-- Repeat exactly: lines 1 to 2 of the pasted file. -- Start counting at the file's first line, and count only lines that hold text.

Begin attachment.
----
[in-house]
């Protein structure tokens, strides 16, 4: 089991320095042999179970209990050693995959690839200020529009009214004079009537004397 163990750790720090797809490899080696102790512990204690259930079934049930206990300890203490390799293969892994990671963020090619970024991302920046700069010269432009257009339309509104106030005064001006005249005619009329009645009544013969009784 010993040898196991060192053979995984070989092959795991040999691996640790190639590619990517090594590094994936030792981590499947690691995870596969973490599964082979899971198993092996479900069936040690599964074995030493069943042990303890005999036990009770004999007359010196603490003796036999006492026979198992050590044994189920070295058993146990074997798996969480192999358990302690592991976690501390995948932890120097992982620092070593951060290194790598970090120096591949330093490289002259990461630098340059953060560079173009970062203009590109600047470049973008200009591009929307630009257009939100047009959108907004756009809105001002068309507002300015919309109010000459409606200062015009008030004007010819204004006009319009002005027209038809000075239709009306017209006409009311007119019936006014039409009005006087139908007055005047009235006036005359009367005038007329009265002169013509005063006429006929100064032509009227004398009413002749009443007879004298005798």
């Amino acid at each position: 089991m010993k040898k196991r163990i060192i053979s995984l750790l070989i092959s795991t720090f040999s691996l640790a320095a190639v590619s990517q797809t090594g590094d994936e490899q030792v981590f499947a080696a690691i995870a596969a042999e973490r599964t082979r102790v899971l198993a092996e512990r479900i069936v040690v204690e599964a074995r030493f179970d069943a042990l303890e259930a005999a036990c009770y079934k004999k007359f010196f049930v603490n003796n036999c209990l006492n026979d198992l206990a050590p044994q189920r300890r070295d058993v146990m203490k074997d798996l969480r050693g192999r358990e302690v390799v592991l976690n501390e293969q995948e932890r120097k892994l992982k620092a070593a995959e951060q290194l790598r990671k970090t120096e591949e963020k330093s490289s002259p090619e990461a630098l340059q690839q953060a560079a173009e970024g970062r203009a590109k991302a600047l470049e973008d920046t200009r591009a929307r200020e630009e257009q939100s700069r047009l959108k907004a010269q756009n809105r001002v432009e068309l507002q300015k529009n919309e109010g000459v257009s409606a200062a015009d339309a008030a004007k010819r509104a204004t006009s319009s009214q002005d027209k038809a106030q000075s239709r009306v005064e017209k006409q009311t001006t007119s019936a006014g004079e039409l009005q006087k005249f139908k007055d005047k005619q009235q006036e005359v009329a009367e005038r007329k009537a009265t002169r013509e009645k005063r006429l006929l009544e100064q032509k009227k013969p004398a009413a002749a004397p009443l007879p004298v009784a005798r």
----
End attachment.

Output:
[in-house]
């Protein structure tokens, strides 16, 4: 089991320095042999179970209990050693995959690839200020529009009214004079009537004397 163990750790720090797809490899080696102790512990204690259930079934049930206990300890203490390799293969892994990671963020090619970024991302920046700069010269432009257009339309509104106030005064001006005249005619009329009645009544013969009784 010993040898196991060192053979995984070989092959795991040999691996640790190639590619990517090594590094994936030792981590499947690691995870596969973490599964082979899971198993092996479900069936040690599964074995030493069943042990303890005999036990009770004999007359010196603490003796036999006492026979198992050590044994189920070295058993146990074997798996969480192999358990302690592991976690501390995948932890120097992982620092070593951060290194790598970090120096591949330093490289002259990461630098340059953060560079173009970062203009590109600047470049973008200009591009929307630009257009939100047009959108907004756009809105001002068309507002300015919309109010000459409606200062015009008030004007010819204004006009319009002005027209038809000075239709009306017209006409009311007119019936006014039409009005006087139908007055005047009235006036005359009367005038007329009265002169013509005063006429006929100064032509009227004398009413002749009443007879004298005798």